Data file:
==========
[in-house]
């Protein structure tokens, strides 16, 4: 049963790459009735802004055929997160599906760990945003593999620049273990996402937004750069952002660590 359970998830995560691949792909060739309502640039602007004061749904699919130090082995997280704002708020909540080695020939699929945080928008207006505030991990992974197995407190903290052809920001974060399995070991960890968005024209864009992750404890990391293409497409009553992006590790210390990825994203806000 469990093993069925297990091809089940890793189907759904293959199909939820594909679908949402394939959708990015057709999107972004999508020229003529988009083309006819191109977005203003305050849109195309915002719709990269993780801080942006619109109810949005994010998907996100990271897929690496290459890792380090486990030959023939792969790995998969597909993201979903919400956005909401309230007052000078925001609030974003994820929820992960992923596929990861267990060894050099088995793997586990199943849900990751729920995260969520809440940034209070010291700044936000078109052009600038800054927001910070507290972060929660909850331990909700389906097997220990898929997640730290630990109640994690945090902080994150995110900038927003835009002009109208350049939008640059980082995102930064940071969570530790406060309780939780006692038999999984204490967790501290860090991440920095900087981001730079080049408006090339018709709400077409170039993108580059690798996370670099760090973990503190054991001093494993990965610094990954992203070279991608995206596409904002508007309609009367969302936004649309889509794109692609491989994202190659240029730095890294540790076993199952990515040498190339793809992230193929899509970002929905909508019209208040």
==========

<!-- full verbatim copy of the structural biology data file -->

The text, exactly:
[in-house]
């Protein structure tokens, strides 16, 4: 049963790459009735802004055929997160599906760990945003593999620049273990996402937004750069952002660590 359970998830995560691949792909060739309502640039602007004061749904699919130090082995997280704002708020909540080695020939699929945080928008207006505030991990992974197995407190903290052809920001974060399995070991960890968005024209864009992750404890990391293409497409009553992006590790210390990825994203806000 469990093993069925297990091809089940890793189907759904293959199909939820594909679908949402394939959708990015057709999107972004999508020229003529988009083309006819191109977005203003305050849109195309915002719709990269993780801080942006619109109810949005994010998907996100990271897929690496290459890792380090486990030959023939792969790995998969597909993201979903919400956005909401309230007052000078925001609030974003994820929820992960992923596929990861267990060894050099088995793997586990199943849900990751729920995260969520809440940034209070010291700044936000078109052009600038800054927001910070507290972060929660909850331990909700389906097997220990898929997640730290630990109640994690945090902080994150995110900038927003835009002009109208350049939008640059980082995102930064940071969570530790406060309780939780006692038999999984204490967790501290860090991440920095900087981001730079080049408006090339018709709400077409170039993108580059690798996370670099760090973990503190054991001093494993990965610094990954992203070279991608995206596409904002508007309609009367969302936004649309889509794109692609491989994202190659240029730095890294540790076993199952990515040498190339793809992230193929899509970002929905909508019209208040």